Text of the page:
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Coordinating with UEFA to ensure efficient and more sustainable air traffic during EURO 2020

Goal!

EUROCONTROL is collaborating with UEFA and operational staff from all aviation partners to ensure an efficient and sustainable use of available air traffic capacity during the 2020 UEFA European football championship.

Big sporting events always trigger additional flights, which is where the EUROCONTROL Network Manager plays a major coordination role with partners to manage new flight requests. Unlike previous UEFA tournaments that were hosted in one or two countries, this year’s championship sees a total of 51 matches played in 11 cities (Amsterdam, Baku, Bucharest, Budapest, Copenhagen, Glasgow, London, Munich, Rome, Saint Petersburg and Seville) from 11 June to 11 July 2021. While air traffic is still at low levels when compared to 2019, unforeseen bottlenecks can quickly cause delays affecting the entire network, and COVID-19 requirements are posing some additional scheduling challenges, which is why close coordination is necessary for efficient planning.

For special events like the European football championship, building trust and strong partnerships with operational staff is a key prerequisite to ensure efficient planning. In its role as the Network Manager, EUROCONTROL is the focal point for events that test the capacity and resilience of the network - we are proud to support aviation with optimal planning by identifying capacity and facilitating mitigating measures.”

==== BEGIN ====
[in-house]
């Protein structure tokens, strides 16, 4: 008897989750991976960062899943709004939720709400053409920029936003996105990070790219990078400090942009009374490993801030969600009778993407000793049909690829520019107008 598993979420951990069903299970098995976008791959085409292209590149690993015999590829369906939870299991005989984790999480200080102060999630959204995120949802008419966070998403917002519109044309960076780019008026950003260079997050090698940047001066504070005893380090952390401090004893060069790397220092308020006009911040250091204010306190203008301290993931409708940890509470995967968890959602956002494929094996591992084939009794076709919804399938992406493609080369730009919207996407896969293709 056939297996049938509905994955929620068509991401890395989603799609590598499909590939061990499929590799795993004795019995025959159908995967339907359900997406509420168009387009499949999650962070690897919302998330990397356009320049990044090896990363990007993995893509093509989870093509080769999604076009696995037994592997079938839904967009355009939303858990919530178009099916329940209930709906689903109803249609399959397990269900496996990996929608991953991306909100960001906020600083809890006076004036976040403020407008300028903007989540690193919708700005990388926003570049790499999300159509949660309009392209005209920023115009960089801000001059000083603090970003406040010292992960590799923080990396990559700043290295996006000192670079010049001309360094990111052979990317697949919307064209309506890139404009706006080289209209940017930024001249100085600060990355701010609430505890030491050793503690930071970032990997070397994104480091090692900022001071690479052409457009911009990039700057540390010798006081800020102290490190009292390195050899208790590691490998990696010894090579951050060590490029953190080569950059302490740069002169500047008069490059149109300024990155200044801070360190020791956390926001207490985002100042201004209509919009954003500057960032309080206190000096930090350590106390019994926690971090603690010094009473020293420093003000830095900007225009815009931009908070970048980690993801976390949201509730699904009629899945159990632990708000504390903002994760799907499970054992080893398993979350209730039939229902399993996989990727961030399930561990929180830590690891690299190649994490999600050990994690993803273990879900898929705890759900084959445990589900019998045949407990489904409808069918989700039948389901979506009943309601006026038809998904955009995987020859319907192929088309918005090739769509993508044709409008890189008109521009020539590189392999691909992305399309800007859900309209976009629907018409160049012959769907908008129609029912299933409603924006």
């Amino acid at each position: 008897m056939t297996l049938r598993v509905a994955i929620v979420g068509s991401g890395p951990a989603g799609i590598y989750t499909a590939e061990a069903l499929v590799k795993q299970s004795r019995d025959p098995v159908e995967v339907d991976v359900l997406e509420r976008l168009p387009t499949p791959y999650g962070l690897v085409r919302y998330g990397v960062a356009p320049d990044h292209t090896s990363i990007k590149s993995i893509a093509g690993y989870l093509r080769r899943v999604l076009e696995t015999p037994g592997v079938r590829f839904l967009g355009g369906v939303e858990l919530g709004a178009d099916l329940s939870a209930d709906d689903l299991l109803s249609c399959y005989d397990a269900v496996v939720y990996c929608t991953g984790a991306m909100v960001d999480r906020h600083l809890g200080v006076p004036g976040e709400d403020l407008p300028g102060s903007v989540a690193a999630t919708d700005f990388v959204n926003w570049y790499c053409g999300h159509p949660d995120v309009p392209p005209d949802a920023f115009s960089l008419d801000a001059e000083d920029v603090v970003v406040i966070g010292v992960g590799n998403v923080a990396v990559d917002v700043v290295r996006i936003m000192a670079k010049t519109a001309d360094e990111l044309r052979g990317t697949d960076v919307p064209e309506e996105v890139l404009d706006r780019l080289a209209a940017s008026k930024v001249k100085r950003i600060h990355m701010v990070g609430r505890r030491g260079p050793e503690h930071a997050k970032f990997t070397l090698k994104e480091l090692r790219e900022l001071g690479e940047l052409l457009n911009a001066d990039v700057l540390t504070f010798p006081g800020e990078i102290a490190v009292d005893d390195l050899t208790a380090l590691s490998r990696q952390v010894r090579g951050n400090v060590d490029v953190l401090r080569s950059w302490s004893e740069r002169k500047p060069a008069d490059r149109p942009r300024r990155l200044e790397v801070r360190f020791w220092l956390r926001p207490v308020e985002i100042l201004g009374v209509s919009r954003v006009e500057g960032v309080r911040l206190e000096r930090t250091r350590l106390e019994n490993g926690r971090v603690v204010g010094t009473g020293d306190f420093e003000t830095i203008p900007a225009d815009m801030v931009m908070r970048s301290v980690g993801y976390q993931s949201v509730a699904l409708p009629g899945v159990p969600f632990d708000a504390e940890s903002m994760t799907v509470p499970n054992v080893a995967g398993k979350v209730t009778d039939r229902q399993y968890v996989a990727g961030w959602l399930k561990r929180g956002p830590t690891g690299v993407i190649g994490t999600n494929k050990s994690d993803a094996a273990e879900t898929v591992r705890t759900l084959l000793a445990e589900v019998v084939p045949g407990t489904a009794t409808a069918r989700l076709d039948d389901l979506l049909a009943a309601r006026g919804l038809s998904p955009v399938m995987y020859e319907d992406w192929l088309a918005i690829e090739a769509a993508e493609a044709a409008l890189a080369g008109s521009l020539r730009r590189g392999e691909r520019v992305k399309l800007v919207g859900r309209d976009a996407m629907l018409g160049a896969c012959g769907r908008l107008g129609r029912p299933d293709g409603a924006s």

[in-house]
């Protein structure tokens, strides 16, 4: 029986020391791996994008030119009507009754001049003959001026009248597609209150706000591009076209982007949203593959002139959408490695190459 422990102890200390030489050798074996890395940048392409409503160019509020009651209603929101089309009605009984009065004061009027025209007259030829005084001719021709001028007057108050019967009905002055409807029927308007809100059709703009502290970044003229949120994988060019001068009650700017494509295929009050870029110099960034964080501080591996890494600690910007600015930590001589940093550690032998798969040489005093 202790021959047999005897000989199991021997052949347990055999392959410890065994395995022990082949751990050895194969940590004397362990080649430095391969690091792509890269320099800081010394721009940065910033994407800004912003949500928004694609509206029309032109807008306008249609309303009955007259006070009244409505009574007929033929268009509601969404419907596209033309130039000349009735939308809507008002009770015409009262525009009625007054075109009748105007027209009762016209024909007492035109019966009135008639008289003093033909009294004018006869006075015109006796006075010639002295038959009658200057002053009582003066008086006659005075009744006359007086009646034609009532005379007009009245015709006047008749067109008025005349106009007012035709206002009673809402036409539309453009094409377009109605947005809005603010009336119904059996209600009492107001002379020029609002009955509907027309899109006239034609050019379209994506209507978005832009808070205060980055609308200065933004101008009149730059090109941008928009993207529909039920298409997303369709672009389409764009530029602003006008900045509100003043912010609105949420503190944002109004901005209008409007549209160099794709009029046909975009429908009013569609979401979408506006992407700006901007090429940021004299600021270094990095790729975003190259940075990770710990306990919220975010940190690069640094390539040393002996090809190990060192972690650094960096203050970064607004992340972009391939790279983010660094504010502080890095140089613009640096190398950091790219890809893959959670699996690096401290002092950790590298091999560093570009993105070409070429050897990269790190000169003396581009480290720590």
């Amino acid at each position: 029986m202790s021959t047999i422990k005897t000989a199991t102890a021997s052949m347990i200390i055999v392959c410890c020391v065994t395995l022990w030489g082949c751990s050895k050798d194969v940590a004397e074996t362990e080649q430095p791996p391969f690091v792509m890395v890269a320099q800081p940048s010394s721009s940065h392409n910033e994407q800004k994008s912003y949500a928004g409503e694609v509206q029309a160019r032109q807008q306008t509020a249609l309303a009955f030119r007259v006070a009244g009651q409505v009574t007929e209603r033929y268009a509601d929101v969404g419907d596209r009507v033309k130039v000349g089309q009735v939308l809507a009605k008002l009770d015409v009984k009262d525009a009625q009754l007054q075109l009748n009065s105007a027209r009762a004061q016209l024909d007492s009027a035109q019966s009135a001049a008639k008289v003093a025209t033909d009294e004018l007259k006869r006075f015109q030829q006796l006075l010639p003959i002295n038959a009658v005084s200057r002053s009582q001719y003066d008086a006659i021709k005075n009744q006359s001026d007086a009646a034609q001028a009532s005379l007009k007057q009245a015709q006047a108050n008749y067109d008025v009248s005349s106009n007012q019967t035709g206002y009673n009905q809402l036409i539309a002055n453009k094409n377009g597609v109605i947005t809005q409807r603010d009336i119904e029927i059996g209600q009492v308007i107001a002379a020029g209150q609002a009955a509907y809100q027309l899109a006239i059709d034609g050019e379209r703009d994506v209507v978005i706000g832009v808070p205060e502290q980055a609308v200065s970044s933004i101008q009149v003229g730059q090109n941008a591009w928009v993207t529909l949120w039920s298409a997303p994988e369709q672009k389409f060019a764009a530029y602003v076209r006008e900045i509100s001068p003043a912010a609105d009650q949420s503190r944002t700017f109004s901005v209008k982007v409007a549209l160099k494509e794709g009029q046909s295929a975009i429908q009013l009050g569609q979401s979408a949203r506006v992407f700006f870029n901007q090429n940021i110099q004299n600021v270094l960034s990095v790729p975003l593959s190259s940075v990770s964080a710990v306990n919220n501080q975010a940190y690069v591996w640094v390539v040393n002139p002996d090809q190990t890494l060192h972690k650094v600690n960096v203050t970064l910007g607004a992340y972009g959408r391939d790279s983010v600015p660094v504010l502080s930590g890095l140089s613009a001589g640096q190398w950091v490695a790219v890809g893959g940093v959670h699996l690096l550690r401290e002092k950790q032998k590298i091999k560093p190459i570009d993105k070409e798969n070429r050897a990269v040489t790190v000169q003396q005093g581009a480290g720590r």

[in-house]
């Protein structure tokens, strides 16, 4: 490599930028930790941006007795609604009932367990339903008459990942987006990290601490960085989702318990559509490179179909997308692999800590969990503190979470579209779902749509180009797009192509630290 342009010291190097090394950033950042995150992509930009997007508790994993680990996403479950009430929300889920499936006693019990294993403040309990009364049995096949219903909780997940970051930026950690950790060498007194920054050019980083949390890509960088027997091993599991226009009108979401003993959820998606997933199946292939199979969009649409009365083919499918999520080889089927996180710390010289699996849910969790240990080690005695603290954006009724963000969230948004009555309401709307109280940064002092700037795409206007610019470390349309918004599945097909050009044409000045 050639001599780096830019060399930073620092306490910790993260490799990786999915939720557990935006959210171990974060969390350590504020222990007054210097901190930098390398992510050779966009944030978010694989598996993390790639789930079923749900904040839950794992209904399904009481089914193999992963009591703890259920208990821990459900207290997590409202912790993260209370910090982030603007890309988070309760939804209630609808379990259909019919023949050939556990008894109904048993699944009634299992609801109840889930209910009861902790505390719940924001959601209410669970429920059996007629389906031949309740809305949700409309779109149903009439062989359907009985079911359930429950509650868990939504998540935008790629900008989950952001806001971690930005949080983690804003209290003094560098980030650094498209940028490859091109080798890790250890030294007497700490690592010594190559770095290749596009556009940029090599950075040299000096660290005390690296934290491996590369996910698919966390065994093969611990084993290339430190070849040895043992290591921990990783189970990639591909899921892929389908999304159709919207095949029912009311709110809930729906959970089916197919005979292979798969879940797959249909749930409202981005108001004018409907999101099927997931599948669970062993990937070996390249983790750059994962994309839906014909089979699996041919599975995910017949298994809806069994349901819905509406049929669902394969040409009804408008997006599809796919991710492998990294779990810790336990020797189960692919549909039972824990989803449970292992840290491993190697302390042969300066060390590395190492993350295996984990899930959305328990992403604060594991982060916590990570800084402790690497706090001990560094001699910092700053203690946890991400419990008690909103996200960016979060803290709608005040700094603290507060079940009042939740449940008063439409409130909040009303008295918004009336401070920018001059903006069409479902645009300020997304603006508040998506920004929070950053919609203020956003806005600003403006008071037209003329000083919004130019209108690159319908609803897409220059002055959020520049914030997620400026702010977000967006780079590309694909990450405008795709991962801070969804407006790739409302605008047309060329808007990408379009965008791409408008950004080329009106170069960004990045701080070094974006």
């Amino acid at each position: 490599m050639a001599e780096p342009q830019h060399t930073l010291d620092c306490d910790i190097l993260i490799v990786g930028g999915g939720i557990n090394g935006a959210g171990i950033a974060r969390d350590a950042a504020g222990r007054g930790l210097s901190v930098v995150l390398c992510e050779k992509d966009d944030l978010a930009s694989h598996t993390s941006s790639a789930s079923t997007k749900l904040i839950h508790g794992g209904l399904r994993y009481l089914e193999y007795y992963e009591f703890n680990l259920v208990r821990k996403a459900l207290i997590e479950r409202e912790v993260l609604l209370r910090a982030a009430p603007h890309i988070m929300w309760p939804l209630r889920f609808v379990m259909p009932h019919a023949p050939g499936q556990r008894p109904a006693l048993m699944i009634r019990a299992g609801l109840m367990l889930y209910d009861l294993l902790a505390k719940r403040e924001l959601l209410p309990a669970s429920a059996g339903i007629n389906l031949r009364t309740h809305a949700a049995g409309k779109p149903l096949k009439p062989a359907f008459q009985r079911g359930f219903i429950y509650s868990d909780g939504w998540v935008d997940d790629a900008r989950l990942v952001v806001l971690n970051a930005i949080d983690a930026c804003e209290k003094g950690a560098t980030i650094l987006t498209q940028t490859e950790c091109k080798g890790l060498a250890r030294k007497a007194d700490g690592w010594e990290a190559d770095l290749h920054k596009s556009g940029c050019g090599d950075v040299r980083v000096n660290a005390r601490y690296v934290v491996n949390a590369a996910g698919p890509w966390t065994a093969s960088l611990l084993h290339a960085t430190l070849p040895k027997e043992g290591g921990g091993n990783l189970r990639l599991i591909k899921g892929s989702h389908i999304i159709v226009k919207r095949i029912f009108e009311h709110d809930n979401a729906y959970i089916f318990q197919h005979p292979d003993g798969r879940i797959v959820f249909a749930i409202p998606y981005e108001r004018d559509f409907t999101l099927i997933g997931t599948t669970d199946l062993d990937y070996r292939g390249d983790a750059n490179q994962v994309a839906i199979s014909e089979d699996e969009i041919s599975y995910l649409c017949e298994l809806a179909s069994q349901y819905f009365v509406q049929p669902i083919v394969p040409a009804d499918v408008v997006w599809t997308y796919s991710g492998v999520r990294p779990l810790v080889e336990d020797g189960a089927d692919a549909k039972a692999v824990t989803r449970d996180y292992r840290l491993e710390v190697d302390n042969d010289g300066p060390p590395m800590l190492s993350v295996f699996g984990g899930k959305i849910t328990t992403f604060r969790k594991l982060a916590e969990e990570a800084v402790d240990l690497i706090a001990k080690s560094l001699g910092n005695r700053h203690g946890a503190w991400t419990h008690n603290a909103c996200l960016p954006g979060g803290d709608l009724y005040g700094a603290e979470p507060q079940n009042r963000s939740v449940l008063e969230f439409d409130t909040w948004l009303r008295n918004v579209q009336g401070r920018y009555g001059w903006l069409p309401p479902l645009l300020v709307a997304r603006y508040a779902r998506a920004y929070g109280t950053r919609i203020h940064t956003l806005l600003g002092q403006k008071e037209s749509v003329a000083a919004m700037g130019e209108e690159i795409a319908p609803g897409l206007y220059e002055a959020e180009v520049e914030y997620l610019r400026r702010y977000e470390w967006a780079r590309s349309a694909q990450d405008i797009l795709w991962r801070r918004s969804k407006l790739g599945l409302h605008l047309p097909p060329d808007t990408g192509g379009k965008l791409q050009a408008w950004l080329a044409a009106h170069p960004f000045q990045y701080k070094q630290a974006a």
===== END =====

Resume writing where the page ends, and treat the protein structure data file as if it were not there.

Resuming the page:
EUROCONTROL has been meeting UEFA regularly to optimise planning along with its operational stakeholders for the arrival of teams and fans, which come on top of regular air traffic and can potentially affect airports and airspace capacity as well as clash with rules at airports regarding noise and curfews. Planning typically intensifies after the group stage of matches as the knockout stages see the remaining teams move around.

National COVID-19 restrictions have added complexity to planning for this tournament, with impacts on match schedules in the different host cities, limitations on the number of fans in the stadiums as mandated by national authorities, and additional time to be allocated for health and safety measures. Only in Hungary have the national authorities decided to permit a full stadium for holders of national immunity cards and visitors with negative PCR tests and/or full vaccination proof; capacity has varied in other locations from 20% in Munich to 50% in Saint Petersburg and 65% in Copenhagen, for example.

Executive jet/turboprop flights make up a part of additional traffic movements at major tournaments, especially as the tournament advances to the knockout stages. Normally, many of these are handled at secondary airfields owing to constrained capacity at big airports. With the pandemic having reduced overall capacity across the network, this tournament is seeing more private jet traffic than usual at major airport hubs.

The 2020 euros may be a year late, but the original concept – celebrating its 60th birthday in multiple cities, rather than one or two host countries – has remained, resulting in more intra-European traffic for fans permitted to attend and the teams themselves.

So, with 8 teams from the EUROCONTROL’s 41 Member States having made it to the quarter finals in this year’s tournament, we can only say:

May the best team win!